Author: Elena Ferrante
Elena Ferrante is the bestselling author of The Days of Abandonment, which the New York Times described as “stunning,” Troubling Love, and The Lost Daughter. Her most recent novel, the first in a trilogy, is My Brilliant Friend . Frantumaglia is a collection of interviews and letters in which she discusses her controversial decision to remain out of the public eye, her thoughts on the art of writing, and the authors and books she admires. It is a free eGift from Europa Editions.
Questo libro ci porta nel laboratorio di Elena Ferrante, ci permette di dare uno sguardo nei cassetti da cui sono usciti i suoi primi tre romanzi e poi i quattro capitoli dell’Amica geniale, offrendo un esempio di passione assoluta per la scrittura. La scrittrice risponde a non poche delle domande che le hanno fatto i suoi lettori. Dice, per esempio, perché chi scrive un libro farebbe bene a tenersi in disparte e lasciare che il testo faccia il suo corso. Dice i pensieri e le ansie di quando un romanzo diventa film. Dice com’è complicato trovare risposte in pillole alle domande di un’intervista. Dice delle gioie, delle fatiche, delle angosce di chi narra una storia e poi la scopre insufficiente. Dice dei suoi rapporti con la psicoanalisi, con le città in cui è vissuta, con l’infanzia come magazzino di mille suggestioni e fantasie, con la maternità, con il femminismo. Il risultato è l’autoritratto narrativamente vivacissimo di una scrittrice al lavoro. Nuova edizione ampliata Carte. 1991-2003 Tessere. 2003-2007 Lettere. 2011-2016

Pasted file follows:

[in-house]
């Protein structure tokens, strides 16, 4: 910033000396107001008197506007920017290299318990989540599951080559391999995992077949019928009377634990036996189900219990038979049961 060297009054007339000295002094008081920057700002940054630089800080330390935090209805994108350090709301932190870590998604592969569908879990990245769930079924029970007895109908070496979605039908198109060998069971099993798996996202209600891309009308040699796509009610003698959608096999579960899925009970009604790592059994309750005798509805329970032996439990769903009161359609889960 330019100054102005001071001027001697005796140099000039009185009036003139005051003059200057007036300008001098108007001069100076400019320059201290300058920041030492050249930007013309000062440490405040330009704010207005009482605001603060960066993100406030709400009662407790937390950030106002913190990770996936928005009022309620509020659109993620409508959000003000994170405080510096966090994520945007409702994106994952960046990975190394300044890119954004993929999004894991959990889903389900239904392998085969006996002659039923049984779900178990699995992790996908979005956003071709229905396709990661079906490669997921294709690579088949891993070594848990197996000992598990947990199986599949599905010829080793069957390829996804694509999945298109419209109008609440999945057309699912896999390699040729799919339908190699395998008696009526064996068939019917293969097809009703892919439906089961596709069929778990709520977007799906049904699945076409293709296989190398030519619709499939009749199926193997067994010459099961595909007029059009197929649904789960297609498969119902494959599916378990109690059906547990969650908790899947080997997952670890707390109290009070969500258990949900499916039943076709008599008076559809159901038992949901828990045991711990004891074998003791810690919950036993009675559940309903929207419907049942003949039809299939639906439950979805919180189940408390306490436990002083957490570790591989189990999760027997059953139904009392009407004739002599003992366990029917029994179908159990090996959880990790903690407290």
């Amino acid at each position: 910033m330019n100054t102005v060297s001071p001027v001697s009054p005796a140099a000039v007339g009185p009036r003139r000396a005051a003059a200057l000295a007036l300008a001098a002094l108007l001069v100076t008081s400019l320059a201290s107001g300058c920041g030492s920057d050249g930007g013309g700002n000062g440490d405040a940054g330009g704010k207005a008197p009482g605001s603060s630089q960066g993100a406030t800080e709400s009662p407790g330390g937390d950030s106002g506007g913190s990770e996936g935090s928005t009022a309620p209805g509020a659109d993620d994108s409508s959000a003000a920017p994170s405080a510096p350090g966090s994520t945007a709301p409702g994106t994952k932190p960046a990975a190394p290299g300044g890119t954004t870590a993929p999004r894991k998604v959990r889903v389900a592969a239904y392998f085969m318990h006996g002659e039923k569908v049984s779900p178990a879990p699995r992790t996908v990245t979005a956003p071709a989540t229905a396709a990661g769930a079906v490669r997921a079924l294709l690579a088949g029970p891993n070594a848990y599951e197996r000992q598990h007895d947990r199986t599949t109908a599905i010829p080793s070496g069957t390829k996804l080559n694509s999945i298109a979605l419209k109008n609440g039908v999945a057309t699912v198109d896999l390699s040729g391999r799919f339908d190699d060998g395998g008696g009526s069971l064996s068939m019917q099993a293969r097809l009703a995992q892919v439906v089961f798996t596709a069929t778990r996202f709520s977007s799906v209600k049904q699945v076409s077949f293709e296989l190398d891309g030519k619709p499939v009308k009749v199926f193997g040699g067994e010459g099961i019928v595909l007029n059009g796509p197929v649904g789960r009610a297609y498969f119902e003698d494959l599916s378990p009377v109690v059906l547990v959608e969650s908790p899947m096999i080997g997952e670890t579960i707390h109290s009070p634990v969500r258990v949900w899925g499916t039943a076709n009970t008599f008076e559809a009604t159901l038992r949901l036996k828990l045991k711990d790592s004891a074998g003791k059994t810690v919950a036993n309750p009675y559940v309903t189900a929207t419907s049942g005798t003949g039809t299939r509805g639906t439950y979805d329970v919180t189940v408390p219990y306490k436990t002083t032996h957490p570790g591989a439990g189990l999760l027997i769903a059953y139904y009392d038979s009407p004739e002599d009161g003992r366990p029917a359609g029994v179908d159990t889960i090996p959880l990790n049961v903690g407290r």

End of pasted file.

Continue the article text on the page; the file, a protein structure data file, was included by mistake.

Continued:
The Lost Daughter
Author: Elena Ferrante
"Elena Ferrante will blow you away."-Alice Sebold, author of The Lovely Bones From the author of The Days of Abandonment, The Lost Daughter is Elena Ferrante's most compelling and perceptive meditation on womanhood and motherhood yet. Leda, a middle-aged divorce, is alone for the first time in years when her daughters leave home to live with their father. Her initial, unexpected sense of liberty turns to ferocious introspection following a seemingly trivial occurrence. Ferrante's language is as finely tuned and intense as ever, and she treats her theme with a fierce, candid tenacity.
"She is among the greatest Italian authors of recent years."-Corriere della Sera "Ferrante dissects the personal microcosm so well, and with awesome lucidity and precision shows us the meanderings of a woman's mind, the suffering that accompanies being abandoned, and the awful rumbling of time passing."-El Mundo "Elena Ferrante has given us a startlingly beautiful novel of exceptional and bold strength."-Il Manifesto "Severe and rigorously unsentimental, packed full of passages written with dizzying intensity at a rare and acute pitch. Ferrante is at her best when her writing holds tight to those nagging, niggling obsessions that make up our mental landscapes."-La Stampa A national bestseller for almost an entire year, The Days of Abandonment shocked and captivated its Italian public when first published. It is the gripping story of a woman's descent into devastating emptiness after being abandoned by her husband with two young children to care for. When she finds herself literally trapped within the four walls of their high-rise apartment, she is forced to confront her ghosts, the potential loss of her own identity, and the possibility that life may never return to normal.